Even in a pandemic, my thrips come first. I worried more about these insects — common garden pests that feast on tulips, roses and other important crops here in the Netherlands — than I worried about myself. Here, I’m using a brush to gently herd hundreds of thrips (Echinothrips americanus) onto their new home, a bean plant. Later, I’ll try to kill them with predatory mites, a potential biological weapon that could be deployed in greenhouses. For now, I just want them to be healthy.
This climate-controlled chamber at the University of Amsterdam is a thrip paradise. It’s a constant 25 °C with 75% humidity. The purple light helps the bean plant to grow. A plain white light would probably suffice, but we decided we should do something nice for the plant after covering it in pests.
When the university partly shut down for nearly two months during the pandemic, starting in mid-March, I couldn’t do any of my mite experiments, but I was allowed to visit the thrips once a week. They thrived. They’re pretty hard to kill, as many gardeners know.
The predatory mites are trickier to keep alive. Instead of leaving them to fend for themselves for a week at a time, I took a bunch home in a plastic container. I fed them a mixture of even smaller mites and yeast, which they like.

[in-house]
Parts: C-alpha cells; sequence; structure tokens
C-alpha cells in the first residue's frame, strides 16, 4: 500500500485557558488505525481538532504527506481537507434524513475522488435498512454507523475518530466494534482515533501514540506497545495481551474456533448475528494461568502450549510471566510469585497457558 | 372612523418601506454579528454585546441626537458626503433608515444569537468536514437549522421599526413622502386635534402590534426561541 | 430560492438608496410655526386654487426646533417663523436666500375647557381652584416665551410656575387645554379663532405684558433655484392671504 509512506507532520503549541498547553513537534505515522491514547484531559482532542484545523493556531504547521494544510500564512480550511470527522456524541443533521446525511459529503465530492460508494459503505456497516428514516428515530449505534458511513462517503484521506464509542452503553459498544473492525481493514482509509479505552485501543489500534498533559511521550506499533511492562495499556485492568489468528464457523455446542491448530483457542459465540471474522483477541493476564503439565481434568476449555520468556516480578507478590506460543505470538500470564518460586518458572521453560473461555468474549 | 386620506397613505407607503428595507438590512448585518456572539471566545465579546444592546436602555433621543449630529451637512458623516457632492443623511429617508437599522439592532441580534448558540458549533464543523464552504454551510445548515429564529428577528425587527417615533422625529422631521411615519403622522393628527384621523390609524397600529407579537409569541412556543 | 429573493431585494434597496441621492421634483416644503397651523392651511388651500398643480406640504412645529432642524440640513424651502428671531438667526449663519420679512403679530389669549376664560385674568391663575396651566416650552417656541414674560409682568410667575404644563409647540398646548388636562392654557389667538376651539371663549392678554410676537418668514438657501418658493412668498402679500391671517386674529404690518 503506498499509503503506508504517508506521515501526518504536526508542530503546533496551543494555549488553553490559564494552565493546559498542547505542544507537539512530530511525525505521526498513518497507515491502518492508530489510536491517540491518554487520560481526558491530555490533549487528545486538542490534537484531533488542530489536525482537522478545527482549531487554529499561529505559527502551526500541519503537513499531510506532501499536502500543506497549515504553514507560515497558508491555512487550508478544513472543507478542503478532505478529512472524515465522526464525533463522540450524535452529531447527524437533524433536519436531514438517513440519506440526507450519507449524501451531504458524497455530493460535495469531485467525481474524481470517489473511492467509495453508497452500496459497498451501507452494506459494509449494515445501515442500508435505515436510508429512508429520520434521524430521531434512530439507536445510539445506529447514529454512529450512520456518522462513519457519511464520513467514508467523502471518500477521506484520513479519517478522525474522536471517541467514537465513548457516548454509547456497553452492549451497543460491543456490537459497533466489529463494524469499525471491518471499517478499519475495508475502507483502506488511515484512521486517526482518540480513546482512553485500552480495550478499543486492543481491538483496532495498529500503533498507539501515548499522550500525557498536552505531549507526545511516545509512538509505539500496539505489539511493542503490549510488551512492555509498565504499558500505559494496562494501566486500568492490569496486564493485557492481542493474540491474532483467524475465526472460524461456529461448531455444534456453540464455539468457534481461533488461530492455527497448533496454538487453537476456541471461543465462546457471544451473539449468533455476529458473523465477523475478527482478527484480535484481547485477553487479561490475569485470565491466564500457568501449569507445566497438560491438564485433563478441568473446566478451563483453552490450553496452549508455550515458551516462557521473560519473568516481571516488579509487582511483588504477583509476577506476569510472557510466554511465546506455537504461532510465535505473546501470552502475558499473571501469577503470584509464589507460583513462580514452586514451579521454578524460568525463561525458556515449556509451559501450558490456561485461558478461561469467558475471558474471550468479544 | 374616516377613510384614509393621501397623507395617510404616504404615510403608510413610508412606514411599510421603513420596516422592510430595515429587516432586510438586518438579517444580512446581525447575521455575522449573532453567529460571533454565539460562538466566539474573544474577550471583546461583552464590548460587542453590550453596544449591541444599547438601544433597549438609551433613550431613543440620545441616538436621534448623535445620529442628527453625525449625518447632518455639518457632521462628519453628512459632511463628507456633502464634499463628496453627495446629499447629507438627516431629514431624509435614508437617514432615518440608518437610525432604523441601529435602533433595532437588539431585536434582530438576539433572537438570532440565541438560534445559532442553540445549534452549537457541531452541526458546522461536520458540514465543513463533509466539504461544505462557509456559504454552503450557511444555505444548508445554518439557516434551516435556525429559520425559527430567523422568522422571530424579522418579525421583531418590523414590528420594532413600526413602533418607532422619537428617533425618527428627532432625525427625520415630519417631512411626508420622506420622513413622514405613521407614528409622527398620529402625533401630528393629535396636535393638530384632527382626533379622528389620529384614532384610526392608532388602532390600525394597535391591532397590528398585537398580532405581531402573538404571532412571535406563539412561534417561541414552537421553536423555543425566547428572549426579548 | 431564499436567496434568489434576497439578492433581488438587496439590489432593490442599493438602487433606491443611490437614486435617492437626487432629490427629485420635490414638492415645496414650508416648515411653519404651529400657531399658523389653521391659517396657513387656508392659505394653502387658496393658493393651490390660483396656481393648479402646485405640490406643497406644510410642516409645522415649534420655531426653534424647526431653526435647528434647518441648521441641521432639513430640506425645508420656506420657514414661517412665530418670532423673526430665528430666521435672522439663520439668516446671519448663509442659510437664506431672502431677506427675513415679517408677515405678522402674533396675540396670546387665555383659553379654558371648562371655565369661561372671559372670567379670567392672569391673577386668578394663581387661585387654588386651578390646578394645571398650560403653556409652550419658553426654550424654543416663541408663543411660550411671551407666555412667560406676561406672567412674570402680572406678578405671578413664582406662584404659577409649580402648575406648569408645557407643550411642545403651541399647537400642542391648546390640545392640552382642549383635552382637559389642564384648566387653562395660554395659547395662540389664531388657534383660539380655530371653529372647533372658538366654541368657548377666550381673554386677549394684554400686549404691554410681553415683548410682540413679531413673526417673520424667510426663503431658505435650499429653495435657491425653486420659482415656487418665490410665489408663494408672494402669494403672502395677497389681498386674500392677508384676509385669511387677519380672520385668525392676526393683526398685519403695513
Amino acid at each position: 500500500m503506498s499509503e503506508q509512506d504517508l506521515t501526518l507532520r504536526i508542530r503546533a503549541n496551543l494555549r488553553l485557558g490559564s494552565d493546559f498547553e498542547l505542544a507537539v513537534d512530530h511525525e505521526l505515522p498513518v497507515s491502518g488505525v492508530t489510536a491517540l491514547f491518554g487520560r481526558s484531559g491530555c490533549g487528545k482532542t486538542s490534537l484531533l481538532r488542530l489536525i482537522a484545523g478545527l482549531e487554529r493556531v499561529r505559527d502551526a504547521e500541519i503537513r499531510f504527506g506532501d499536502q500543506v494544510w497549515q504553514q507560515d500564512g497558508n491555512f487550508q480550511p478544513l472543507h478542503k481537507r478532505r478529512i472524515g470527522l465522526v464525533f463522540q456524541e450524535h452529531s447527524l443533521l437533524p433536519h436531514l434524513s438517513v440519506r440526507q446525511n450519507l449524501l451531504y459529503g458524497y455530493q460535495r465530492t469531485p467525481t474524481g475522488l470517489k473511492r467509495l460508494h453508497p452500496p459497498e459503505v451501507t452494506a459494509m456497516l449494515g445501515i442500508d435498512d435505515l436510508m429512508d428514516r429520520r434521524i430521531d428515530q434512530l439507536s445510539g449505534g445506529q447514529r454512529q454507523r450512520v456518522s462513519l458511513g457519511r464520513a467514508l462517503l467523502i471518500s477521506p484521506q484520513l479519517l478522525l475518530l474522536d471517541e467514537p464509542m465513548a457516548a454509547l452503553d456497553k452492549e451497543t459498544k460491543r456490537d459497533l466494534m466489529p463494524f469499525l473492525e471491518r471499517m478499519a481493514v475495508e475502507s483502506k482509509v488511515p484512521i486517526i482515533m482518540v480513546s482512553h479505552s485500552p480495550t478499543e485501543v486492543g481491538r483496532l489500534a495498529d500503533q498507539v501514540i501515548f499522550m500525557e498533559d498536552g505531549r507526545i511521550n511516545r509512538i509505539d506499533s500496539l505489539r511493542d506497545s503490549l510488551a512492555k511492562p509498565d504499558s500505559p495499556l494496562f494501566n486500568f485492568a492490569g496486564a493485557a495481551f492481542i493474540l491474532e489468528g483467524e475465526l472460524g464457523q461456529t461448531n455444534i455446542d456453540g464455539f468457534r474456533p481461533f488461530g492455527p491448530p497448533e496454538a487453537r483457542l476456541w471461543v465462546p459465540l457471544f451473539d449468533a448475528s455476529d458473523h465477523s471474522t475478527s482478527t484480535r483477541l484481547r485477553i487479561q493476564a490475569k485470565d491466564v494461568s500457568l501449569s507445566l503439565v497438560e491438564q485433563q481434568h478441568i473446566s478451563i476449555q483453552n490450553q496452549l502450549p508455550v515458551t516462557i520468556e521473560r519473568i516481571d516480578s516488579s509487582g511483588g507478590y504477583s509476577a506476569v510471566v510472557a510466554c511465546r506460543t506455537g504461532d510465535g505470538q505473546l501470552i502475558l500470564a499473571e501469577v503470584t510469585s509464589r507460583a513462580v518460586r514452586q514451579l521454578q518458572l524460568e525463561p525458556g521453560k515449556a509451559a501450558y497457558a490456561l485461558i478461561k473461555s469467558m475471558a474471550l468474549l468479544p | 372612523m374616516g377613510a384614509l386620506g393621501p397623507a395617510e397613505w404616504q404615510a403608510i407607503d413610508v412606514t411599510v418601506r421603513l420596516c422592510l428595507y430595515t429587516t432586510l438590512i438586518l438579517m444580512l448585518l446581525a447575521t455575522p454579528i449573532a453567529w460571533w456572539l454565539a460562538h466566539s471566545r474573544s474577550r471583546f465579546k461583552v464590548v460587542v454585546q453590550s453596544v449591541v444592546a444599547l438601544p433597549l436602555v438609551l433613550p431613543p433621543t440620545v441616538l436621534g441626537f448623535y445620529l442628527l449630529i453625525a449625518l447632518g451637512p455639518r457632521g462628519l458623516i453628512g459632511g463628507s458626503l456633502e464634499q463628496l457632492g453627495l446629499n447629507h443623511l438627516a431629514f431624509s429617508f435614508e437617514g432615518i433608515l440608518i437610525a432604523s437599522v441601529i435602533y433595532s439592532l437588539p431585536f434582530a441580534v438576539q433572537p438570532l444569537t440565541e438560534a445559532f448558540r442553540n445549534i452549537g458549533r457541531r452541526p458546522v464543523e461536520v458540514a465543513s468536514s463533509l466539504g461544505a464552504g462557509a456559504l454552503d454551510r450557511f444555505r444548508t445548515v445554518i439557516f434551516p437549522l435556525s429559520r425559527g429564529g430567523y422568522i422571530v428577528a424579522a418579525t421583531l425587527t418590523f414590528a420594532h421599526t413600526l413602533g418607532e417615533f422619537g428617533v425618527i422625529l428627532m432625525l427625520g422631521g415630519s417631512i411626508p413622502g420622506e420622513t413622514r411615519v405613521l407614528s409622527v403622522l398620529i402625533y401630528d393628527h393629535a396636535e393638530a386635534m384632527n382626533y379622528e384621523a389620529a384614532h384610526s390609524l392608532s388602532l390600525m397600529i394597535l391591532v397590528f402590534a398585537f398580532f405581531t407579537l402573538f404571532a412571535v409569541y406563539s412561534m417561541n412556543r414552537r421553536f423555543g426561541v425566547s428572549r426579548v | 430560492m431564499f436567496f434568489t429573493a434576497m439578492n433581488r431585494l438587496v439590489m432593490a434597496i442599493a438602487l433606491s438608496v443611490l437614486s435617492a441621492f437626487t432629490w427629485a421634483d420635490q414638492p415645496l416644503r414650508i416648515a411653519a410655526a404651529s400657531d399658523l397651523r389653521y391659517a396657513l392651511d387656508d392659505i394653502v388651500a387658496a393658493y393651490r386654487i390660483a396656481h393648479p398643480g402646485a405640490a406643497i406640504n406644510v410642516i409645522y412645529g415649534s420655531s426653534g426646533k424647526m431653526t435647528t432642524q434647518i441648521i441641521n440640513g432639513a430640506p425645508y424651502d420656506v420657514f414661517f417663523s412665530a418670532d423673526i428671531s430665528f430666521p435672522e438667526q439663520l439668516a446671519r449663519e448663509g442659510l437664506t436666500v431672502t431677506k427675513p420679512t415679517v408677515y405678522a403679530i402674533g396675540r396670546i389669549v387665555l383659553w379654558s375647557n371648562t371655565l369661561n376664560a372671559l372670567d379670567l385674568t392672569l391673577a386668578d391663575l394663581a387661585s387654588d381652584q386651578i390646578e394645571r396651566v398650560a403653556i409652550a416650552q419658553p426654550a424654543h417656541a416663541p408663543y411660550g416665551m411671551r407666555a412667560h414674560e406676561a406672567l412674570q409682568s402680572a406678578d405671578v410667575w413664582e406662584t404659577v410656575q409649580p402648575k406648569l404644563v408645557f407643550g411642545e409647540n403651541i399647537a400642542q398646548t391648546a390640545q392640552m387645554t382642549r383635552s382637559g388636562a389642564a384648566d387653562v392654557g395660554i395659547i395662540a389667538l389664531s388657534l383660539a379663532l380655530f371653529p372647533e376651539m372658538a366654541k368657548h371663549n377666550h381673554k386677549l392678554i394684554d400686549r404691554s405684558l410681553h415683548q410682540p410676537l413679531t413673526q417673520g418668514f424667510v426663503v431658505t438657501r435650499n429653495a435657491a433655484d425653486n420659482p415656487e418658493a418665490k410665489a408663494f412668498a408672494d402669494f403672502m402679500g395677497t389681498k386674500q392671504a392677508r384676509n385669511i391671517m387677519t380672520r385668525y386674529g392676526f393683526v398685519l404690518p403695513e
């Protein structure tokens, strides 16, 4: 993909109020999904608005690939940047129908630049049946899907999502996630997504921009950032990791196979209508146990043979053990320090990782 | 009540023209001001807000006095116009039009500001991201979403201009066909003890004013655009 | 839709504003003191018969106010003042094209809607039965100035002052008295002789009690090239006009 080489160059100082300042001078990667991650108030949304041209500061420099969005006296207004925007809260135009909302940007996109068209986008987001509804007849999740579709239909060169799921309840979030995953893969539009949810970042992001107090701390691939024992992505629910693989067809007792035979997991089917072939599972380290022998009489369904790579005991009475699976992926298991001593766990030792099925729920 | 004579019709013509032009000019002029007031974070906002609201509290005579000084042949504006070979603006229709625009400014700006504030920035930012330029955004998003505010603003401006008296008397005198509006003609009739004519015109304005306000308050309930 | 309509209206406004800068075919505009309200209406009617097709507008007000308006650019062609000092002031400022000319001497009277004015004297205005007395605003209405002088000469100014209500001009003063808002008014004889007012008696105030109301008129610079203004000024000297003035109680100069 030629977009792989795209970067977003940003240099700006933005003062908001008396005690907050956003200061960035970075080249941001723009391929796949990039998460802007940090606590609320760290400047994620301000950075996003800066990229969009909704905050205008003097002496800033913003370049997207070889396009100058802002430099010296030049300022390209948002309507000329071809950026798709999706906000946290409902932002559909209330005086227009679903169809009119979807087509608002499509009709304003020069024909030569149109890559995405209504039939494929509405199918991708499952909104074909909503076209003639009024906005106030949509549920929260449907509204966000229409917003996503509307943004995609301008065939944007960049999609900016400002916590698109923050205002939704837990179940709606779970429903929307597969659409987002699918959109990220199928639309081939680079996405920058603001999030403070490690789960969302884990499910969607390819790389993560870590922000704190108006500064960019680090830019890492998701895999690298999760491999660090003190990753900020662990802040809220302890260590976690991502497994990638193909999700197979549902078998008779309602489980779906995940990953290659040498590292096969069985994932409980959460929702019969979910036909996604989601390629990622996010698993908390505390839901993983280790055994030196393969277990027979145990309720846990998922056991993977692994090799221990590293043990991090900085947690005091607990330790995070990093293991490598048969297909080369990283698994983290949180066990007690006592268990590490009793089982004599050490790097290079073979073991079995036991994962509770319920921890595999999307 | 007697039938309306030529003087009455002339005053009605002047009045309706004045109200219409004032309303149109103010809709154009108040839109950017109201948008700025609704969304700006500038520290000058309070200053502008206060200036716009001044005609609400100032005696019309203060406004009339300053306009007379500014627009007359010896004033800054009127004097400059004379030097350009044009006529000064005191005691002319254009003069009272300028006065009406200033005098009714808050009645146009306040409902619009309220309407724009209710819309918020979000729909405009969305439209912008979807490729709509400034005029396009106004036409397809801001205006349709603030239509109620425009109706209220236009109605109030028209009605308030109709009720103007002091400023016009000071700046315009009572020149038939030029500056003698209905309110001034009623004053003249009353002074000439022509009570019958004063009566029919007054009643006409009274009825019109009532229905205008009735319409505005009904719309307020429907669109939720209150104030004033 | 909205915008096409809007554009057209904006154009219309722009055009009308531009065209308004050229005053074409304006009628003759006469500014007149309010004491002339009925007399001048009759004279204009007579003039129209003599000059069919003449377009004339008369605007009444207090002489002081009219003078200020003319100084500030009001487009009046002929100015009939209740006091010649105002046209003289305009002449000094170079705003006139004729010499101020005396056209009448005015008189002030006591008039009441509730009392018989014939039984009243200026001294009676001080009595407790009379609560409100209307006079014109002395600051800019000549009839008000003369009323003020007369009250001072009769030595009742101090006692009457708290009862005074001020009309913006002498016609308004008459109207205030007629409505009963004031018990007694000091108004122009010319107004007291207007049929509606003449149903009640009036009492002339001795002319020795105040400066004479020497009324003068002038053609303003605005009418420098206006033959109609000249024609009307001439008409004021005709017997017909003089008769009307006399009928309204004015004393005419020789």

We’re doing experiments with two types of thrip predator: plant mites (Amblyseius swirskii) and various species of soil mite. Plant mites are tiny, and it’s comical to see them try to wrap their legs around a thrip in an attack. The soil mites are about 2 millimetres long, nearly the size of the thrips themselves. We hope that they might be more effective against thrips, but it’s hard to get soil mites to climb up a plant. A combination might prove most effective.
Although I spend time caring for my thrips, I have no problem killing them. They are not nice insects, and they look ugly under the microscope. I used to work with caterpillars, and I definitely felt more guilty about them.
Nature 584, 490 (2020)